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UH Case Medical Center among first to enroll patients for global carotid artery trial

Physicians at University Hospitals Case Medical Center enrolled their first patients in the ROADSTER Study, a global, multicenter clinical trial evaluating a novel, less-invasive procedure to help clear blockages in carotid arteries and prevent strokes.

Every year, more than 300,000 people in the United States are diagnosed with blockages, or plaques in their carotid artery. If left untreated, these blockages can slow or even stop blood flow to the brain, causing a potentially disabling stroke, also known as a "brain attack."

Current treatment options include an open surgery known as carotid endarterectomy (CEA) and a minimally invasive alternative known as carotid artery stenting (CAS). Both procedures have been shown to effectively treat the blockage and reduce a patient's risk of stroke. However, each option has limitations for patients. CEA involves a large incision along the neck and carries a risk of surgical complications. CAS is less invasive, but in some studies, has not been as effective in preventing strokes as CEA.

The ROADSTER trial is investigating the safety and efficacy of the Silk Road System, in high surgical risk patients. The new system is designed to combine the advantages of both CEA and CAS in a procedure called Transcarotid Stenting with Dynamic Flow Reversal, also known as the Silk Road procedure.

Vik Kashyap, MD, Division Chief of Vascular Surgery at UH Case Medical Center's Harrington Heart & Vascular Institute and Professor of Surgery at Case Western Reserve University School of Medicine, is leading the trial for the hospital which was selected as one of 25 centers around the world participating. The trial, which is expected to enroll 140 patients, is intended to support FDA clearance of the Silk Road system in the U.S.

"The potential to treat carotid disease with a less invasive method that potentially offers the same safety profile as traditional surgery is exciting," said Dr. Kashyap. "Our goal is to treat the blockage with as little procedural risk as possible so that our patients can return to full and productive lives."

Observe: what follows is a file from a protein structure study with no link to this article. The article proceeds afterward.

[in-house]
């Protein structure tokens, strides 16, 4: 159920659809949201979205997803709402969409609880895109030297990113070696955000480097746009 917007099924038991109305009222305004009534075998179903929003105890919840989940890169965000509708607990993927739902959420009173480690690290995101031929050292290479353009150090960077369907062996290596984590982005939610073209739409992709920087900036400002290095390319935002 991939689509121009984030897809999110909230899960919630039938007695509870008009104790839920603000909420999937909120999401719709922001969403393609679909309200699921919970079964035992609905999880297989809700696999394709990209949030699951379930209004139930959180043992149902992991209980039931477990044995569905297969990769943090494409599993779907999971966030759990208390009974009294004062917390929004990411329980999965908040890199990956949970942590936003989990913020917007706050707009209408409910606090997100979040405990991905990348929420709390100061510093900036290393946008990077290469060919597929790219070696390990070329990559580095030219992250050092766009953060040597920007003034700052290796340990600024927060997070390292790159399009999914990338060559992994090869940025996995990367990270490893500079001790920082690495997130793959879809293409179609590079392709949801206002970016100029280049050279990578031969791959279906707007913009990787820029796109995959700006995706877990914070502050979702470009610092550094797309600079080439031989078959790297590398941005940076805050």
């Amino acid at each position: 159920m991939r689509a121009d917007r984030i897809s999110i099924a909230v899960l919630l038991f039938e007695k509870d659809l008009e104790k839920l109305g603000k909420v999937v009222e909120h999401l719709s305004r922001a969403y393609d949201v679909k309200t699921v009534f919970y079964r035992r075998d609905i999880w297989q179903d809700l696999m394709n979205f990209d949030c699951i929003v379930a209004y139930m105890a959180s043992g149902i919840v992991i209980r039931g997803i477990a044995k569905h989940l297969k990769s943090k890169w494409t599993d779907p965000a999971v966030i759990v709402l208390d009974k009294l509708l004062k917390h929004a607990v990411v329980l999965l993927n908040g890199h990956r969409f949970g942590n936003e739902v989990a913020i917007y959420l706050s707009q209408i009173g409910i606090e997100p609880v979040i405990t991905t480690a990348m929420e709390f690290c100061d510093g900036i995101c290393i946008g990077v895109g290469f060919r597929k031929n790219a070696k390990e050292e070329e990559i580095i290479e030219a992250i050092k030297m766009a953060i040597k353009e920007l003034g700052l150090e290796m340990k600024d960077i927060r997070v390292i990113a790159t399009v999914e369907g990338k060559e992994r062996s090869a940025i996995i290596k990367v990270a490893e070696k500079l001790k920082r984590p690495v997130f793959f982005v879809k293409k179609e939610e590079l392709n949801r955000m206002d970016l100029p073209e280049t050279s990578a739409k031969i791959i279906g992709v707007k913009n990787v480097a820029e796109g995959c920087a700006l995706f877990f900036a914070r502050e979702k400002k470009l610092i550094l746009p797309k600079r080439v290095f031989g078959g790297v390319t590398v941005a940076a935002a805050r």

The innovative procedure draws upon proven surgical techniques to protect the brain from stroke risk during carotid stenting. It allows physicians to deliver a stent directly from the neck, offering a potentially safer delivery route than the groin, which is typically used in CAS procedures. Another unique aspect of the system is the ability to temporarily reverse blood flow during the procedure to ensure the patient's brain is fully protected at all times. The Silk Road procedure is minimally invasive and can be performed using local anesthesia.

In a European study (PROOF) performed last year, the Silk Road procedure demonstrated encouraging results. In a population of 75 patients, the results closely matched the outcomes demonstrated in numerous CEA studies and were better than the stroke outcomes reported in several CAS studies. The PROOF study also used a sensitive imaging test to determine how well the Silk Road System protected the brain from tiny plaque debris that can be displaced during CEA and CAS treatment and lodge in the brain. The imaging analysis indicated that the Silk Road system provided impressive neuroprotection, with a very low rate of localized brain injury.

"This procedure is first-of-its-kind in combining the safety advantages of traditional surgery with the more patient-friendly advantages of stenting," said Dr. Kashyap. "The reason we treat the neck is to prevent stroke but the biggest risk of the traditional procedures was causing a stroke during the operation from plaque breaking off and getting to the brain. This device significantly minimizes that risk and potentially could lead us to finding a new treatment alternative."

The study is funded by Silk Road Medical, developers of the transcarotid stenting with dynamic flow reversal system.


Contact: Mike Ferrari
University Hospitals Case Medical Center

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